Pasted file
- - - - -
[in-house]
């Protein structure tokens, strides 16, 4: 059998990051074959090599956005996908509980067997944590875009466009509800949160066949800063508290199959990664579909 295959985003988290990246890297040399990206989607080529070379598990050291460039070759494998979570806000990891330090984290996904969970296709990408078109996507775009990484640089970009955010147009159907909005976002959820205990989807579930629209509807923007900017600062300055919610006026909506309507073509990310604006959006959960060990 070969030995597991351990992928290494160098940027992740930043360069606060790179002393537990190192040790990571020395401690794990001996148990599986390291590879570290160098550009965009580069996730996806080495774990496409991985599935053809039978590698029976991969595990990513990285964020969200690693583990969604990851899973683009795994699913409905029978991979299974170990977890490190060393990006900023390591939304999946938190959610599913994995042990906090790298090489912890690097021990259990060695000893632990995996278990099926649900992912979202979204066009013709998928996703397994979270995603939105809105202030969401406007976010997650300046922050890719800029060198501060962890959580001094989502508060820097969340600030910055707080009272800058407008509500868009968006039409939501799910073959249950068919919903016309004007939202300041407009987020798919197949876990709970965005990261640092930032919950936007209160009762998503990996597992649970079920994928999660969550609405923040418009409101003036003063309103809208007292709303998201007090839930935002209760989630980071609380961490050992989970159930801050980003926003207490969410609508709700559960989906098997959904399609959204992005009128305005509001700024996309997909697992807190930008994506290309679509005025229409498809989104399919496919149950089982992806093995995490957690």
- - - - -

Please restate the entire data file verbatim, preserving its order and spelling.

[in-house]
């Protein structure tokens, strides 16, 4: 059998990051074959090599956005996908509980067997944590875009466009509800949160066949800063508290199959990664579909 295959985003988290990246890297040399990206989607080529070379598990050291460039070759494998979570806000990891330090984290996904969970296709990408078109996507775009990484640089970009955010147009159907909005976002959820205990989807579930629209509807923007900017600062300055919610006026909506309507073509990310604006959006959960060990 070969030995597991351990992928290494160098940027992740930043360069606060790179002393537990190192040790990571020395401690794990001996148990599986390291590879570290160098550009965009580069996730996806080495774990496409991985599935053809039978590698029976991969595990990513990285964020969200690693583990969604990851899973683009795994699913409905029978991979299974170990977890490190060393990006900023390591939304999946938190959610599913994995042990906090790298090489912890690097021990259990060695000893632990995996278990099926649900992912979202979204066009013709998928996703397994979270995603939105809105202030969401406007976010997650300046922050890719800029060198501060962890959580001094989502508060820097969340600030910055707080009272800058407008509500868009968006039409939501799910073959249950068919919903016309004007939202300041407009987020798919197949876990709970965005990261640092930032919950936007209160009762998503990996597992649970079920994928999660969550609405923040418009409101003036003063309103809208007292709303998201007090839930935002209760989630980071609380961490050992989970159930801050980003926003207490969410609508709700559960989906098997959904399609959204992005009128305005509001700024996309997909697992807190930008994506290309679509005025229409498809989104399919496919149950089982992806093995995490957690």